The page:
During the preparatory phase, the prevailing opinion that surfaced was that since this is an omocha-e exhibition, the event should be different from usual. Instead of just framing ukiyo-e and displaying them, we would like visitors to be able to touch and interact with ukiyo-e. The illustrated book should also be different from usual. Also, one classroom would not be enough; two should be used for the venue. The venue should be decorated like a yokocho. These were some of the many ideas that were floated. Creating our own ukiyo-e exhibition is hard work, but it is also very fun. I felt this strongly as we went through the preparations. The more we have fun, the more likely the exhibition is to become enjoyable. We hope that all visitors get to enjoy the wonderful world of omocha-e.

Finally, I'd like to thank three people for making all this possible.

The 20 pieces of ukiyo-e that are displayed at this exhibition were lent to us by the Hiraki Ukiyo-e Foundation. I'd like to give special thanks to the chairman Mitsunobu Sato for his support and cooperation in helping make this exhibition possible. From the same foundation, the chief curator Ms. Yoshino Moriyama and curator Ms. Masako Matsumura provided very valuable instructions for our students throughout all of our ukiyo-e exhibitions. We'd like to thank both of them sincerely.

Ukiyo-e Exhibition

"Come! Look! Play! Ukiyo-e Yokocho: The World of Omocha-e That You've Never Seen"
Tuesday, January 29 to Sunday, February 3, 2019, 11 a.m. to 5 p.m.
Chuo University Tama Campus Faculty of Letters Building, Room 3104 and 3105
Admission: Free
Manabu Tsuzuki
Professor, Faculty of Letters, Chuo University
Area of Specialization: Developmental Psychology
Manabu Tsuzuki was born in Tokyo in 1951. He graduated from the Faculty of Education, Tokyo University of Education, and completed the Master's Program in its Graduate School of Education. He completed the Doctoral Program in the Graduate School of Psychology, University of Tsukuba. He has obtained a PhD in education.
He served as a Full-time Lecturer, Assistant Professor at Ogaki Women's College and an Assistant Professor in the Faculty of Letters, Chuo University before assuming his current position in 1994.
He was the Dean of the Chuo University Graduate School of Letters from November 2009 to October 2013, and was the Dean of the Chuo University Faculty of Letters from November 2013 to October 2017.

Research topics
Manabu Tsuzuki has been studying time perspectives since around 1980. Between 1997 and 2011, he used a longitudinal study to explore the process by which time perspectives change along with environmental transitions, publishing his findings. His publications include: University Students' Career Choice and Time Perspective [Daigakusei no Shinro Sentaku to Jikanteki-Tembo] (Nakanishiya Shuppan, 2007); School Transition from Elementary to Junior High School and Time Perspective [Shogakko kara Chugakko e no Gakko Iko to Jikanteki-Tembo] (Nakanishiya Shuppan, 2008); School Transition from Junior High to High School and Time Perspective [Chugakko kara Koko e no Gakko Iko to Jikanteki-Tembo] (Nakanishiya Shuppan, 2009); and High School Students' Career Choice and Time Perspective [Kokosei no Shinro Sentaku to Jikanteki-Tembo] (Nakanishiya Shuppan, 2014).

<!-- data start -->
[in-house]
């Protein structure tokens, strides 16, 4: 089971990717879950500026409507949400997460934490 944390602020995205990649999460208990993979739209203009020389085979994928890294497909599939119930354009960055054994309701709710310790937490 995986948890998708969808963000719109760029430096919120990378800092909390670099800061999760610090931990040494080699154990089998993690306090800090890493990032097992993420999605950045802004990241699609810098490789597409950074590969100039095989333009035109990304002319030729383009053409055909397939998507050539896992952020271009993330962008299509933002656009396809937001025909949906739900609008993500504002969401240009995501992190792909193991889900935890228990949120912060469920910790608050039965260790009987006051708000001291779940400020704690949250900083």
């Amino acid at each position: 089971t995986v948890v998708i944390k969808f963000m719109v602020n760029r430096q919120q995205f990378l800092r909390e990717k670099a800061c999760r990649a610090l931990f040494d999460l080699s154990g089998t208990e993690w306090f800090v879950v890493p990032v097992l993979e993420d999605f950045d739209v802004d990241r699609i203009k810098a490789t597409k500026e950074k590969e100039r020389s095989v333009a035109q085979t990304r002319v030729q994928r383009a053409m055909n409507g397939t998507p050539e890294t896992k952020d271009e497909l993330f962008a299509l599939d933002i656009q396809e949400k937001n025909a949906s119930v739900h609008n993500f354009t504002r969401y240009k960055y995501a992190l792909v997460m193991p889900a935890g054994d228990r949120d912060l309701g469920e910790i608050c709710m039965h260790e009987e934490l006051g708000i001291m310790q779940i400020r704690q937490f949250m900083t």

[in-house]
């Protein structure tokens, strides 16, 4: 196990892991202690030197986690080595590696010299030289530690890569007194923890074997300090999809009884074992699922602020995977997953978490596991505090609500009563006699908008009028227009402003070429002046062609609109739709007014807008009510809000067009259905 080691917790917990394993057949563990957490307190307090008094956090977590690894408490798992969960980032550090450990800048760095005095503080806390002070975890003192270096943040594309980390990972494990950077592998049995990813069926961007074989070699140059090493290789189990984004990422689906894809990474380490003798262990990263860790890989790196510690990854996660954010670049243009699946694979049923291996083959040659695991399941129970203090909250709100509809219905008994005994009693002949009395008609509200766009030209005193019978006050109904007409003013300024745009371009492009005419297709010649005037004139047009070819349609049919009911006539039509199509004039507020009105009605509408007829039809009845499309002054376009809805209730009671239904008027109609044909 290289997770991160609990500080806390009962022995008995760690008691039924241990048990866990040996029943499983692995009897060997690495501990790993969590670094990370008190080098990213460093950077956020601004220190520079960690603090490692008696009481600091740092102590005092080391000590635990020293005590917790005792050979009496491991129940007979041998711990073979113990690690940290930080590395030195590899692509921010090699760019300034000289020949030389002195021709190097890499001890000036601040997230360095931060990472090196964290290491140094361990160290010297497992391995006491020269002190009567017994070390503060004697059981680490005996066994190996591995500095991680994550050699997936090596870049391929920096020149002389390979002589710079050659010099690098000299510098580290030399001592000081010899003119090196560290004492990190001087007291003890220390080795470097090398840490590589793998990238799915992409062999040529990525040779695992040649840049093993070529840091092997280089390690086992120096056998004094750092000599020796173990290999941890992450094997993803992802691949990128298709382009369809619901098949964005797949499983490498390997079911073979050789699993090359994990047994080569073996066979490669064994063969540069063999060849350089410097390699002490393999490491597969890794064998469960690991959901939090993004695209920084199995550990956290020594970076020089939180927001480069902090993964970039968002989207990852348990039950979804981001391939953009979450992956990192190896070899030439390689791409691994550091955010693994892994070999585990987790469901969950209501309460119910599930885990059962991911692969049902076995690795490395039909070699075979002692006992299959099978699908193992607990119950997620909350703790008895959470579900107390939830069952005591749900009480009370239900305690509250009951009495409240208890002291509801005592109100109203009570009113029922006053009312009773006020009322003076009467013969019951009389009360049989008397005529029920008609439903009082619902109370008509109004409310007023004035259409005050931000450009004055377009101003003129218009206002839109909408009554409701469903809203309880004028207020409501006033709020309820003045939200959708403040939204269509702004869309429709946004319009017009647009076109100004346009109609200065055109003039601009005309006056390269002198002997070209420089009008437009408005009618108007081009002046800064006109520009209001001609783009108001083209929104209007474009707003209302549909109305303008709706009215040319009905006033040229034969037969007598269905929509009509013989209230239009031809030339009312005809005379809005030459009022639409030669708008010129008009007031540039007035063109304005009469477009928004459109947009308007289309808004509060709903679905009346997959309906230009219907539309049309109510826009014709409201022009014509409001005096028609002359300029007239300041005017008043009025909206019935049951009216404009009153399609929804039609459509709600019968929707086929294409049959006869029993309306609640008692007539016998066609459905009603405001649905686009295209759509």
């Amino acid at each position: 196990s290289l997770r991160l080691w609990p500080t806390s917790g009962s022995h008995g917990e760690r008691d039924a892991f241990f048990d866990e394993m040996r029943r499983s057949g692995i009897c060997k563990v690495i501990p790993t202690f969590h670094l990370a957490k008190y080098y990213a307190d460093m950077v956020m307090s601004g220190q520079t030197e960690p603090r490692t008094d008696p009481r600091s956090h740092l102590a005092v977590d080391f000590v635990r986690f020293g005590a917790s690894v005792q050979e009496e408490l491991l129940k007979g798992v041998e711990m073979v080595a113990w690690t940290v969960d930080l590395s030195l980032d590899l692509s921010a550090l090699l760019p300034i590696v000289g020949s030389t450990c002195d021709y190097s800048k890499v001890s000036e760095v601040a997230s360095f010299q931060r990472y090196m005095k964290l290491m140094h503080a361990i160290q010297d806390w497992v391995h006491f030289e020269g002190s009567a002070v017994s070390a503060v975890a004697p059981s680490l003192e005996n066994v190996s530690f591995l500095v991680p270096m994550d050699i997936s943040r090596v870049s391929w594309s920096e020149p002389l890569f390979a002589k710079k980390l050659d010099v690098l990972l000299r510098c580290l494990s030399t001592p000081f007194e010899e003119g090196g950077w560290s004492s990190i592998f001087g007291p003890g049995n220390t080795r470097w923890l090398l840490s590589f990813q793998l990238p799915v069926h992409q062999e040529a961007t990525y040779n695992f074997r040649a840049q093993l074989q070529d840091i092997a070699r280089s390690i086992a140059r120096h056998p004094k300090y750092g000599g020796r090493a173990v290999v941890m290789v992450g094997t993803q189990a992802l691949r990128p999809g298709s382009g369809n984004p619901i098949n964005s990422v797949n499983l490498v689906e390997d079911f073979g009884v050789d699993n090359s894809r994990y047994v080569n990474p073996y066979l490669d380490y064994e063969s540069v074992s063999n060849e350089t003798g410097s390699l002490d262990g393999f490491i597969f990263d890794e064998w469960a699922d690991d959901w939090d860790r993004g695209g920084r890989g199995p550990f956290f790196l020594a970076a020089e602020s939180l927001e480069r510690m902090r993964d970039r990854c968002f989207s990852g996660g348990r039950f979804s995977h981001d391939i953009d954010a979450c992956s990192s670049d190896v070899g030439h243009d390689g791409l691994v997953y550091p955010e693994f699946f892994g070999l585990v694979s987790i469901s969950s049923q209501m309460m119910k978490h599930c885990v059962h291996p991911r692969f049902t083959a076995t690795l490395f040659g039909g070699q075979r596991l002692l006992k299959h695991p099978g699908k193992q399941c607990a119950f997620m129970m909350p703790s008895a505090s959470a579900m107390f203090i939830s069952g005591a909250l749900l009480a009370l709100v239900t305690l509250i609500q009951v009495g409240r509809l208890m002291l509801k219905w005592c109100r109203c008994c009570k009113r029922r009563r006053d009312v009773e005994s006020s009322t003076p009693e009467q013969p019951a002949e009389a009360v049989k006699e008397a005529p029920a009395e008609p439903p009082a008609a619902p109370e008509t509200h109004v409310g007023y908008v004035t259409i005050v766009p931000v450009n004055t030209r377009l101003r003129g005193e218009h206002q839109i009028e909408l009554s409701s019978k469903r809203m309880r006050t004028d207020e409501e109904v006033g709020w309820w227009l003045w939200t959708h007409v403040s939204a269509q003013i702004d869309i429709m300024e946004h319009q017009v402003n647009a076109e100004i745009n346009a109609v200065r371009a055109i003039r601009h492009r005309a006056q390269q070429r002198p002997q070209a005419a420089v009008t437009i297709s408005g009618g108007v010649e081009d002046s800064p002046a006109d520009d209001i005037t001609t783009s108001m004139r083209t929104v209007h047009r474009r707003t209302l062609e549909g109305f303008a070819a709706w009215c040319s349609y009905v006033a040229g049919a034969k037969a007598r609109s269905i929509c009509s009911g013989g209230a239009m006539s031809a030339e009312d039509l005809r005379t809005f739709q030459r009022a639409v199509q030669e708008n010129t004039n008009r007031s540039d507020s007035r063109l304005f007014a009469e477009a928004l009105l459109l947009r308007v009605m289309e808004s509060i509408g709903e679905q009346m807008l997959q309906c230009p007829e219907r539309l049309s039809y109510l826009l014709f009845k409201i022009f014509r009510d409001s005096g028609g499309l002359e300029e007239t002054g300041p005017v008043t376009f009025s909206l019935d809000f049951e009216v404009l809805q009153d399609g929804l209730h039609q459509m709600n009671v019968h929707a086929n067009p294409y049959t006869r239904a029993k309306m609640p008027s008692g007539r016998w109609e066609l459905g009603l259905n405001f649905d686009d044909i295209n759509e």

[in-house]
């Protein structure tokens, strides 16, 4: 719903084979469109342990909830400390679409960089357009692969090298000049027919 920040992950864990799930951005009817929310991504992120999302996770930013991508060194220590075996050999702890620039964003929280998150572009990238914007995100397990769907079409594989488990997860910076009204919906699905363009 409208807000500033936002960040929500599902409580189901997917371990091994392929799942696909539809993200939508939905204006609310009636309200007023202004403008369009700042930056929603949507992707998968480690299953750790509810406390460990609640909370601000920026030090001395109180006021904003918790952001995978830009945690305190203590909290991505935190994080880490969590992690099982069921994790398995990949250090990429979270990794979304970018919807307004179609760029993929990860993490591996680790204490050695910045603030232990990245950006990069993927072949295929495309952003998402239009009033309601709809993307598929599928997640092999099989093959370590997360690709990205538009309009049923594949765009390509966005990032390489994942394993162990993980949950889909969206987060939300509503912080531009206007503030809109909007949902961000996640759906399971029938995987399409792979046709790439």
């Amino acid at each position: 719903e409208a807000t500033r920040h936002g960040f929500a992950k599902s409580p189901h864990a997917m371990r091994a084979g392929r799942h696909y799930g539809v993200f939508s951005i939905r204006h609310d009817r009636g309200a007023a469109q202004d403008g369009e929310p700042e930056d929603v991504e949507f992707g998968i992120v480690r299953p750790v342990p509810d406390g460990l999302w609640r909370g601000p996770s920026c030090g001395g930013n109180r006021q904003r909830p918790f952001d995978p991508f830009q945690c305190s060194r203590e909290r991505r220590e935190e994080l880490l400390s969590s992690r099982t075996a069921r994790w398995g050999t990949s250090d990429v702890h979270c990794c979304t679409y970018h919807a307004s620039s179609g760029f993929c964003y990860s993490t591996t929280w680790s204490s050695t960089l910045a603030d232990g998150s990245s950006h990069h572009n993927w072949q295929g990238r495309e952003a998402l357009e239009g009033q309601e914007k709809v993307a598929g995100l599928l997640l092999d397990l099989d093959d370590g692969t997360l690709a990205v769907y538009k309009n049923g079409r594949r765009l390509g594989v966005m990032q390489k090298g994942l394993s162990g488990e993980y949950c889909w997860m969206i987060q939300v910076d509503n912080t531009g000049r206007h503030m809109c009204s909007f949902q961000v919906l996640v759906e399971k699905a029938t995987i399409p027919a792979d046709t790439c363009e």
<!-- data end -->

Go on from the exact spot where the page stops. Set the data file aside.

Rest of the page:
He published his tenth single-authored work, How to Write a Good Report: A Handbook for First-year University Students [Daigaku Ichinensei no tame no Tsutawaru Repoto no Kakikata] (Yuhikaku Publishing, 2016)

Newest Edition 2019 Autumn Issue
Student journalists report on the students’ take of Chuo University

A Fulfilling Summer—the 4th Visit to Taiwan



The school's history and motto have been passed on to graduates and students alike. Here is a visualization of Chuo University in the future.

Core Energy
Launching Chuo University's Knowledge into Action to the rest of the world, like an infinity of sparkling stars scattered throughout space.


Special Program

The Making of the Movie Kirakira Megane

Roundtable with Joban Kosan Chairman and Executive Director Kazuhiko Saito and Class of 2014 Graduates Reflecting the path to recovery and post-quake Tohoku

Round Table Talk
Legacy of a Great Philosopher ──His Way of Living and Attitude towards Research


Planned by The Yomiuri Shimbun Advertising Bureau